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Influenza is a viral disease that can be really troublesome. Typical symptoms include high fever, cough and sore throat. In addition, you usually feel completely exhausted and it hurts the body. Fortunately, for most people, the flu goes away on its own within a few weeks, so treatment is usually not needed.

Influenza in general

Influenza, also known as "true flu" is a contagious viral disease that affects the respiratory tract. It is caused by influenza viruses, and there are different types and strains of these viruses, including influenza A, influenza B, and influenza C. Influenza is common during the annual flu season and spreads easily from person to person.

Symptoms may include:

Influenza symptoms can vary in severity, but typical signs and symptoms include:

  • High fever.

  • Cough.

  • Sore throat.

  • Muscle and joint pain.

  • Fatigue and exhaustion.

  • Headache.

  • Runny or stuffy nose.

  • Chills and feeling feverish.

Influenza can be severe and lead to complications especially in people with weaker immune systems, older adults and infants. Common complications include inflammation of the lungs (pneumonia) and other infections. Influenza can also worsen existing medical conditions.

To reduce the risk of contracting influenza and its spread, annual influenza vaccination is recommended especially for people in risk groups such as the elderly, pregnant women and people with certain chronic diseases. It is also important to follow good hand hygiene and cover your mouth and nose when you cough or sneeze to prevent the spread of infection.

Causes of influenza

Influenza is caused by viruses that spread through the air. Infection usually occurs through close contact with sick individuals or by inhaling virus particles that are spread when someone coughs or sneezes near you. This is why influenza is highly contagious and can easily spread in the community. People with a weakened immune system or underlying health problems are particularly susceptible to infection and may be at greater risk of developing serious complications from the flu. Influenza epidemics can occur in various places around the world and these are recurring events during the flu season.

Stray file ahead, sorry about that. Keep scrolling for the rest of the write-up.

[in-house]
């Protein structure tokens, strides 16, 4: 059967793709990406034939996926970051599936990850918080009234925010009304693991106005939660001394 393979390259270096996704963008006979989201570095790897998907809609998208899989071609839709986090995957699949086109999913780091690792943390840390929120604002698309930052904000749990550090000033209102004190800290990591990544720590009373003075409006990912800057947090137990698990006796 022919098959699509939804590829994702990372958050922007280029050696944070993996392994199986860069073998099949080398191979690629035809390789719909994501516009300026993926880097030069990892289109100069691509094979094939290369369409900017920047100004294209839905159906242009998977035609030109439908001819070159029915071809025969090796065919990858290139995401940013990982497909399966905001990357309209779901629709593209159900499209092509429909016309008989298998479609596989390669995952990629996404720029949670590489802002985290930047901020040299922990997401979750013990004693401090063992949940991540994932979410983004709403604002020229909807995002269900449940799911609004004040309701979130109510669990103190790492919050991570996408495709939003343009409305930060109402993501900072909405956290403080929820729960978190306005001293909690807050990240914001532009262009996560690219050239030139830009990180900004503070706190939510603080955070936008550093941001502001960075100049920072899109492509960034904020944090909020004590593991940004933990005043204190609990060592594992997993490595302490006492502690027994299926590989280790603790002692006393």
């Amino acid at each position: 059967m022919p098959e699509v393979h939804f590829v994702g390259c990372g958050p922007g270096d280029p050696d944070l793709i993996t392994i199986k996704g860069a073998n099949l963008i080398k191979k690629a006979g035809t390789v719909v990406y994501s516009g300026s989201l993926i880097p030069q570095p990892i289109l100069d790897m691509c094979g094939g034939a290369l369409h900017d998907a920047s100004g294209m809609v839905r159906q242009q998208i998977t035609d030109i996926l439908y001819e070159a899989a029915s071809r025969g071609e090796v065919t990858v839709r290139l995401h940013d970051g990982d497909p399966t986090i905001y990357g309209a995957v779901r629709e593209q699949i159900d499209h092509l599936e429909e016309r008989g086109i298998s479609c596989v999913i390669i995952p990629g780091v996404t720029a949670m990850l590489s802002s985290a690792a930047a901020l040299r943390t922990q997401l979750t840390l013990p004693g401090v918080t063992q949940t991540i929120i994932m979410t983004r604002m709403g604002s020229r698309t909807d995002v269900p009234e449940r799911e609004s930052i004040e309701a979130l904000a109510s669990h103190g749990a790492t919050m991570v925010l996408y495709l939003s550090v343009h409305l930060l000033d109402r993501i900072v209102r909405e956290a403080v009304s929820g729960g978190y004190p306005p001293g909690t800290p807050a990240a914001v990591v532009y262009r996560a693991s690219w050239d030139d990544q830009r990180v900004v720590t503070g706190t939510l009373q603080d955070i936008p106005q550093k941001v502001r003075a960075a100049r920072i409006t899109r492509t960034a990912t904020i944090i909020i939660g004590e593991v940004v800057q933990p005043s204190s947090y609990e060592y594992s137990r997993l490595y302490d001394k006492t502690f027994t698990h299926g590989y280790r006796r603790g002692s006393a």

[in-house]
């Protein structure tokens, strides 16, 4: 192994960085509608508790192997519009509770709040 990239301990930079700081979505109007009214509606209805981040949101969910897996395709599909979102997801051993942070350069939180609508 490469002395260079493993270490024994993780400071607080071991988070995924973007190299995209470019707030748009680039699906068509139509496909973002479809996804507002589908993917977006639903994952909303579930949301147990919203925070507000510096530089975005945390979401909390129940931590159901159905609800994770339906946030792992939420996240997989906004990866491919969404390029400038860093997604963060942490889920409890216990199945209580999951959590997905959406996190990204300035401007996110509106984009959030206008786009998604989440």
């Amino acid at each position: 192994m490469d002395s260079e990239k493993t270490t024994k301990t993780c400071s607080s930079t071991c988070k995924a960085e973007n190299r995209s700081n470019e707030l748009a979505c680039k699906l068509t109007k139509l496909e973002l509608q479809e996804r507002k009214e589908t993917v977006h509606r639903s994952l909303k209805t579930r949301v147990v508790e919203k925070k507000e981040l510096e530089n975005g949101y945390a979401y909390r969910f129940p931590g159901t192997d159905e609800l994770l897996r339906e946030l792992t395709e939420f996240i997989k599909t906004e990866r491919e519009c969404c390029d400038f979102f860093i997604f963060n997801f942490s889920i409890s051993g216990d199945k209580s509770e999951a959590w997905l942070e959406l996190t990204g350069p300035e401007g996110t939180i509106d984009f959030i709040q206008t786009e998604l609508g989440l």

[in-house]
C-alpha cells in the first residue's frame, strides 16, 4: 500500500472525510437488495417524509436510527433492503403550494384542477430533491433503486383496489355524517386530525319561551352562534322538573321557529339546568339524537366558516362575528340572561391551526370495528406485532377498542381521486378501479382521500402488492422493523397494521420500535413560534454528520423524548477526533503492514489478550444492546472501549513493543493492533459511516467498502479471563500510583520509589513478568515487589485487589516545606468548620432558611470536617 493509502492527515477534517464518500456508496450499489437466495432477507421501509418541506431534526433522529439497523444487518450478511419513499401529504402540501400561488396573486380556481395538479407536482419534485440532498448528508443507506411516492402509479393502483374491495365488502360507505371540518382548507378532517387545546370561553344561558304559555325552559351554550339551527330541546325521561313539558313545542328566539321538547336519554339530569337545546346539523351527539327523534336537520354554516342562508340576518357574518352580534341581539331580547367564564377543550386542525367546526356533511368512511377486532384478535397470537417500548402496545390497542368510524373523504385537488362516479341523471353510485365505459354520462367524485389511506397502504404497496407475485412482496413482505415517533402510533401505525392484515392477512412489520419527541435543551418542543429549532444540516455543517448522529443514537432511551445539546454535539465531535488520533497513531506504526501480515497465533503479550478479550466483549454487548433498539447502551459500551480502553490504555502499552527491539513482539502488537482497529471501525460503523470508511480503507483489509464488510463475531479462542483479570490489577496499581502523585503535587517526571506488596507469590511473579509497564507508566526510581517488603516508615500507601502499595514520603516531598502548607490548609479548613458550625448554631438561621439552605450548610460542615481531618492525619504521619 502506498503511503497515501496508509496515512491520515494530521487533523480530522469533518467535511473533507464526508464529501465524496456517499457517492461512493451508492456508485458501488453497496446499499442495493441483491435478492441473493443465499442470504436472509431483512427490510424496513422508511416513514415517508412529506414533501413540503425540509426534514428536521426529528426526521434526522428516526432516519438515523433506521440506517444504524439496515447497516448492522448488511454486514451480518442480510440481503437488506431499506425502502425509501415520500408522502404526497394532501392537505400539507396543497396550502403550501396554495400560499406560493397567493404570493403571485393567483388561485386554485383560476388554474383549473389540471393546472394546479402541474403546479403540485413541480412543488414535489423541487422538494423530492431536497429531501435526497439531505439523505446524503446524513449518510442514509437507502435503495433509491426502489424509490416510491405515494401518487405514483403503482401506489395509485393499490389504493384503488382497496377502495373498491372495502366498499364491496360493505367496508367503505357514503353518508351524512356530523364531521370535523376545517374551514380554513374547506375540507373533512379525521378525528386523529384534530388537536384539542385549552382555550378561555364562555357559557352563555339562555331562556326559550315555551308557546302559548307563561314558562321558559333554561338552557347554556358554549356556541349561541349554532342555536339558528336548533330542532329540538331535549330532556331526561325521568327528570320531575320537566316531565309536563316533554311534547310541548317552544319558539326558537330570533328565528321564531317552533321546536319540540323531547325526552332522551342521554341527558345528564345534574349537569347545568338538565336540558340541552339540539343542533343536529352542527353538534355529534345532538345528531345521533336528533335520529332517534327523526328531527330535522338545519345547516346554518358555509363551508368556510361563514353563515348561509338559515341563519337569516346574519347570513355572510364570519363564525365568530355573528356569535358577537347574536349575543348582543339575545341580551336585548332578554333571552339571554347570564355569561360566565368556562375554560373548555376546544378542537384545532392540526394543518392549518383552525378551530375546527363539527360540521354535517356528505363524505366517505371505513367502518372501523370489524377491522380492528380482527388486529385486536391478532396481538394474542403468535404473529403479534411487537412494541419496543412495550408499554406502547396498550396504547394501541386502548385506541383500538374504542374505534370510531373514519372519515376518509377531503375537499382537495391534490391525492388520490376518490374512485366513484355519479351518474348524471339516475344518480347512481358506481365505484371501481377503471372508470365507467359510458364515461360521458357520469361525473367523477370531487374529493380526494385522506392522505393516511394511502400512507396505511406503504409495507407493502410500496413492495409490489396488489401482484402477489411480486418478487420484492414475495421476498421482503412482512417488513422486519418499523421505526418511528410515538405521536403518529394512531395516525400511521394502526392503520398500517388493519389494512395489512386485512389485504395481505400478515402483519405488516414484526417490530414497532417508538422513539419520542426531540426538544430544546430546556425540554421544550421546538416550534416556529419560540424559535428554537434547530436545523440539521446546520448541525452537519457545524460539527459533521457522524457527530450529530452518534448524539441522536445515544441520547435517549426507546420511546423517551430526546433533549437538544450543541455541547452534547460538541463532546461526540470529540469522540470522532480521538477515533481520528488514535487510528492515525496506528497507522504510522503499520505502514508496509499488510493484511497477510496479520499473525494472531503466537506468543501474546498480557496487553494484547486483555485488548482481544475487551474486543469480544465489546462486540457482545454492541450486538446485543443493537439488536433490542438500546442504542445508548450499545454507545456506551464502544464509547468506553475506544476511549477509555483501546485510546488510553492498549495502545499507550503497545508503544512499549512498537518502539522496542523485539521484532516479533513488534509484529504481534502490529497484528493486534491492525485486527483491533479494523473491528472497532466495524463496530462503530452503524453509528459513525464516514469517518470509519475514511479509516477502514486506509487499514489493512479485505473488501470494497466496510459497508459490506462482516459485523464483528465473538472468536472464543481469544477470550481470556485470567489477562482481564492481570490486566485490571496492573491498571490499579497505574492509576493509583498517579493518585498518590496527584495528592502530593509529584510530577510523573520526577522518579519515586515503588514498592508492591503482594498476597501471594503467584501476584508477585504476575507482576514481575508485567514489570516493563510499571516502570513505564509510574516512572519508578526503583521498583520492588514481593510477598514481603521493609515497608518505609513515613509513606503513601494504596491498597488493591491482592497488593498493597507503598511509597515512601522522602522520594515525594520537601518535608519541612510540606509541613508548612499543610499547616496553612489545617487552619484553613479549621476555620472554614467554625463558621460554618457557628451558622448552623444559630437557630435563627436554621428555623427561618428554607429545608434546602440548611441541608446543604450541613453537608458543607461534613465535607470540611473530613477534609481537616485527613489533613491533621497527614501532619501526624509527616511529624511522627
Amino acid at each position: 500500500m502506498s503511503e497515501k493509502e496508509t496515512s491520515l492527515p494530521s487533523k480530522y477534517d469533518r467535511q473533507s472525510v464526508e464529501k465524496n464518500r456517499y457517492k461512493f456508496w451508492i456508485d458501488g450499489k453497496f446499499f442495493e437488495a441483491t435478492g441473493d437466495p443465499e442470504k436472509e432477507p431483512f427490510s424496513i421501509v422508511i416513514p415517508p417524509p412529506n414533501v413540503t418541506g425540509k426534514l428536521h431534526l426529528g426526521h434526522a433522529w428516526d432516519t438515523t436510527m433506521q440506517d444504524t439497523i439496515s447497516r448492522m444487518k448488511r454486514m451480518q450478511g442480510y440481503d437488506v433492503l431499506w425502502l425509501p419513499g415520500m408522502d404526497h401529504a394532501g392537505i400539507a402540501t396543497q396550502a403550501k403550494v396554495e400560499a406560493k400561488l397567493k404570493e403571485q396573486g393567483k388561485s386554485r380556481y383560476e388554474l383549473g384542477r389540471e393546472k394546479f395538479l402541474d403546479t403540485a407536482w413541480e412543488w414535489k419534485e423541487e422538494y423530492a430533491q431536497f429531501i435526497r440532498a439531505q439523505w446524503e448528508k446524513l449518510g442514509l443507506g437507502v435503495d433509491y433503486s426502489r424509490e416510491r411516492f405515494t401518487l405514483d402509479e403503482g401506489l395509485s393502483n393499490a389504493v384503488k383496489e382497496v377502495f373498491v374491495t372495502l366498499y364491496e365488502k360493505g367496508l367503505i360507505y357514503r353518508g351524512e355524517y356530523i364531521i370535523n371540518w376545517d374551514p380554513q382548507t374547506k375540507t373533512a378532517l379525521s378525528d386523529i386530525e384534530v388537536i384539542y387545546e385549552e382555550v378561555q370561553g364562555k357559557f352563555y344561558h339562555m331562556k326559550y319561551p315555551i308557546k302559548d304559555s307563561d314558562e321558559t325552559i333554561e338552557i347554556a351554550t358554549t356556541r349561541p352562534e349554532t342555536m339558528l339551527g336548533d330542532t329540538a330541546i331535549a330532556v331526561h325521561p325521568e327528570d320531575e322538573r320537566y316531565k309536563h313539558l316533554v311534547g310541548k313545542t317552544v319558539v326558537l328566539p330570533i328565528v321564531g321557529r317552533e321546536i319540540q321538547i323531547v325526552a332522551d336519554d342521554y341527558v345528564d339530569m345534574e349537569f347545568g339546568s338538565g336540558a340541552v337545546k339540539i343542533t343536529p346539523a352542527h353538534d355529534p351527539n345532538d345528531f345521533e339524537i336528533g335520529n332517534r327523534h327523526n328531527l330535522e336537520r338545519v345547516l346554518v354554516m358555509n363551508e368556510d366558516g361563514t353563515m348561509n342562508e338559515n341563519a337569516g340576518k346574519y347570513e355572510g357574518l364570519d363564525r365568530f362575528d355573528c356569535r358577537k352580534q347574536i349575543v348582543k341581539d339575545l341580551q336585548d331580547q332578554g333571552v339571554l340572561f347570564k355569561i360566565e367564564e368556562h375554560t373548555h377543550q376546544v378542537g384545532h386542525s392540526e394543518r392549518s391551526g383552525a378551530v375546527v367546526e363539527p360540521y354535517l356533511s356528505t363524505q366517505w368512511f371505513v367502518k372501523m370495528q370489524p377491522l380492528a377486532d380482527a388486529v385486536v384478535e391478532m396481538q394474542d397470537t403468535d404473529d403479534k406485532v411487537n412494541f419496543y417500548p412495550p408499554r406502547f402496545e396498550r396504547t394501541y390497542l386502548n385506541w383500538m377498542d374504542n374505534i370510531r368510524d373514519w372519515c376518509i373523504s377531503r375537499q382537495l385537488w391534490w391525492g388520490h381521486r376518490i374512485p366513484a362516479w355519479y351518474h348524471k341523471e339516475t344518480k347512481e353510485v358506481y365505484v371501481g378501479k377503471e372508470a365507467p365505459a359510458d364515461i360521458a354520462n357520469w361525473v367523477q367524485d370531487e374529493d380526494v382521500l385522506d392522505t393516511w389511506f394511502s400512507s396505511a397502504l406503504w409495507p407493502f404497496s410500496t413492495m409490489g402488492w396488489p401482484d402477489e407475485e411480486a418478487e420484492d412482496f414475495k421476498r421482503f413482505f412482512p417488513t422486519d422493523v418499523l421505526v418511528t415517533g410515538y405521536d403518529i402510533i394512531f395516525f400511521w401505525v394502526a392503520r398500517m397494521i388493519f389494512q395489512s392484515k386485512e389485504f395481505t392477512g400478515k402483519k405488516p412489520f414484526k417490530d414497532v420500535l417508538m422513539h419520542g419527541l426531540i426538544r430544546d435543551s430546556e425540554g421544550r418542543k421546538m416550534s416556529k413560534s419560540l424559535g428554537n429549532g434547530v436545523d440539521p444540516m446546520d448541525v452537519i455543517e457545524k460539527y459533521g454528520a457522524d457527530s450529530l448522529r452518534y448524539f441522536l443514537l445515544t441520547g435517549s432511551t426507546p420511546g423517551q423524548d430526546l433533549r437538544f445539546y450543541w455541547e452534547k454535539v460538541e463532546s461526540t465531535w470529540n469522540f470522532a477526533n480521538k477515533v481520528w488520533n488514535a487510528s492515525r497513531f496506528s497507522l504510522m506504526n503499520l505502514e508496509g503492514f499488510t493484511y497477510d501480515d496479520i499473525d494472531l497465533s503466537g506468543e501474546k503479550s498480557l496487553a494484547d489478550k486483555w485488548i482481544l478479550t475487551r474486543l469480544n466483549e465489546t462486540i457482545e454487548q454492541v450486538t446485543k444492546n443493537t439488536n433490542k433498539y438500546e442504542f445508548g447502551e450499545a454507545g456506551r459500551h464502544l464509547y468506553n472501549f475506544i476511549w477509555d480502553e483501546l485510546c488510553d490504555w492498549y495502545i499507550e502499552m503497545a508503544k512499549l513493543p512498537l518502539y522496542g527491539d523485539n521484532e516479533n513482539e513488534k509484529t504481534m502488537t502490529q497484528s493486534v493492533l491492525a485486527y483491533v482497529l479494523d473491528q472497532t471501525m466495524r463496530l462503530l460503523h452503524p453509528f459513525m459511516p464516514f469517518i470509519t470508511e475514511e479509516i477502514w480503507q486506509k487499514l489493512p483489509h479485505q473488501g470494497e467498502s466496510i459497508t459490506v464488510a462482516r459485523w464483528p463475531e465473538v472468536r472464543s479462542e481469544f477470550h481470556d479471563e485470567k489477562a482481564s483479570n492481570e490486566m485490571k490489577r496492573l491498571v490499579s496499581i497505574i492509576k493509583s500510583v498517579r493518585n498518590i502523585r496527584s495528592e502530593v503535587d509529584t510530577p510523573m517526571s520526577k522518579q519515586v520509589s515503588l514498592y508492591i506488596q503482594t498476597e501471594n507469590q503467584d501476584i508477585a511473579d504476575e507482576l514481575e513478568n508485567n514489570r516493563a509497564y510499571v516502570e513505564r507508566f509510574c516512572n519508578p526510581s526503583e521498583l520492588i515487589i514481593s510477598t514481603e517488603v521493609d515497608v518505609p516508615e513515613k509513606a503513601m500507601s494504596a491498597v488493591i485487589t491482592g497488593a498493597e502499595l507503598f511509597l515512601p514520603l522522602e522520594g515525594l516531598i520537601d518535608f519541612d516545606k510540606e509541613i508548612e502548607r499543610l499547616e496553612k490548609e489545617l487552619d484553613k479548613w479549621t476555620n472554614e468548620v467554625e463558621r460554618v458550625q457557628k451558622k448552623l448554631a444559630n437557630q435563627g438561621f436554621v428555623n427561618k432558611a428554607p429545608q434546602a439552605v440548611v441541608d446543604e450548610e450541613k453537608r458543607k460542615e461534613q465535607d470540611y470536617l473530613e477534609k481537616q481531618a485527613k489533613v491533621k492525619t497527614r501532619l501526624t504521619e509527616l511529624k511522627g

Sometimes flu can cause pandemics, which are global outbreaks of flu.


Treatment for flu varies depending on your state of health and the severity of the disease. Here are some common treatment methods:

  • Flu vaccine: The best way to prevent the flu is to get a flu vaccine each season. The vaccine helps the body develop immunity against the most common strains of influenza and reduces the risk of becoming infected or developing serious illness. The vaccination is usually administered as an injection in the upper arm, but in some cases children and young people can receive it as a nasal spray.

  • Symptomatic treatment: If you become infected with influenza and otherwise in good health, the usual treatment is to relieve the symptoms. This may include taking pain relievers to reduce fever and muscle aches, drinking plenty of fluids and resting. Cough medicine can also be used if the cough is bothersome.

  • Antiviral medicines: People who belong to medical risk groups or are pregnant and who get the flu may sometimes need antivirals drug. These drugs, such as oseltamivir (Tamiflu) or zanamivir (Relenza), can shorten the duration of the illness and reduce the severity of symptoms if taken early in the course of the illness. They are usually used under the supervision of a doctor.

  • Treatment of complications: If the flu leads to serious complications such as pneumonia or other infections, antibiotics may be prescribed for to treat the underlying infection. These complications can be serious and require medical evaluation and care.

Related tests and health checks

Health checks

Health checks

CBC Test
Complete blood count and B cells test

CBC Test

  • Health check that measures your blood status.
  • Analysis of blood cells that affect your general health.
  • Gives you the conditions to optimize your health.
  • Indication of possible diseases.

159 kr



High-sensitivity CRP


  • Measuring your CRP value.
  • Highly sensitive CRP test.
  • Identifies a possible (latent) inflammation.
  • Inflammation test.

99 kr